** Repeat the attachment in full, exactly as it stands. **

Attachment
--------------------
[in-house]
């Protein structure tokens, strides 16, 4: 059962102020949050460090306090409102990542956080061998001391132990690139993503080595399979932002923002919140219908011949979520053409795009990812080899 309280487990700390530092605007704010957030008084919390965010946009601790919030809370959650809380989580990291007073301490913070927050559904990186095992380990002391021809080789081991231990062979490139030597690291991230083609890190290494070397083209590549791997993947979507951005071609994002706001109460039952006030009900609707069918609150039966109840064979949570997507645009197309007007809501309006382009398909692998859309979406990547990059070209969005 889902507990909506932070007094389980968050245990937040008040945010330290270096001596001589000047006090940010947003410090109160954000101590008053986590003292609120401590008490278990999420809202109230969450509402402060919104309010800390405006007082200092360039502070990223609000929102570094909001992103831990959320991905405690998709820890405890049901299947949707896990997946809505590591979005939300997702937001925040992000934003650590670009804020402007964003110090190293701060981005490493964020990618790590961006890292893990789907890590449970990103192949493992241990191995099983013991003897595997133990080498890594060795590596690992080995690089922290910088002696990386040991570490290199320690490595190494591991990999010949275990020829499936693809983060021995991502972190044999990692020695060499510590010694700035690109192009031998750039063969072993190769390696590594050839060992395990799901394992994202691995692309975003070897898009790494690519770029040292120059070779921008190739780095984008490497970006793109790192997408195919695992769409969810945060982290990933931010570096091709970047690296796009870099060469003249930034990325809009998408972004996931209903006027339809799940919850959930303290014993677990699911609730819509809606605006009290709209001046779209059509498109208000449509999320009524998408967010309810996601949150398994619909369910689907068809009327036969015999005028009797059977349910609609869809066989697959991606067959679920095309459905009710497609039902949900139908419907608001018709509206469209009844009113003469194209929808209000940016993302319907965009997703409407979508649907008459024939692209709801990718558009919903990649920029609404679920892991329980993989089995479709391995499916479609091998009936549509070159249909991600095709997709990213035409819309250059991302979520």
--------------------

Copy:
[in-house]
């Protein structure tokens, strides 16, 4: 059962102020949050460090306090409102990542956080061998001391132990690139993503080595399979932002923002919140219908011949979520053409795009990812080899 309280487990700390530092605007704010957030008084919390965010946009601790919030809370959650809380989580990291007073301490913070927050559904990186095992380990002391021809080789081991231990062979490139030597690291991230083609890190290494070397083209590549791997993947979507951005071609994002706001109460039952006030009900609707069918609150039966109840064979949570997507645009197309007007809501309006382009398909692998859309979406990547990059070209969005 889902507990909506932070007094389980968050245990937040008040945010330290270096001596001589000047006090940010947003410090109160954000101590008053986590003292609120401590008490278990999420809202109230969450509402402060919104309010800390405006007082200092360039502070990223609000929102570094909001992103831990959320991905405690998709820890405890049901299947949707896990997946809505590591979005939300997702937001925040992000934003650590670009804020402007964003110090190293701060981005490493964020990618790590961006890292893990789907890590449970990103192949493992241990191995099983013991003897595997133990080498890594060795590596690992080995690089922290910088002696990386040991570490290199320690490595190494591991990999010949275990020829499936693809983060021995991502972190044999990692020695060499510590010694700035690109192009031998750039063969072993190769390696590594050839060992395990799901394992994202691995692309975003070897898009790494690519770029040292120059070779921008190739780095984008490497970006793109790192997408195919695992769409969810945060982290990933931010570096091709970047690296796009870099060469003249930034990325809009998408972004996931209903006027339809799940919850959930303290014993677990699911609730819509809606605006009290709209001046779209059509498109208000449509999320009524998408967010309810996601949150398994619909369910689907068809009327036969015999005028009797059977349910609609869809066989697959991606067959679920095309459905009710497609039902949900139908419907608001018709509206469209009844009113003469194209929808209000940016993302319907965009997703409407979508649907008459024939692209709801990718558009919903990649920029609404679920892991329980993989089995479709391995499916479609091998009936549509070159249909991600095709997709990213035409819309250059991302979520």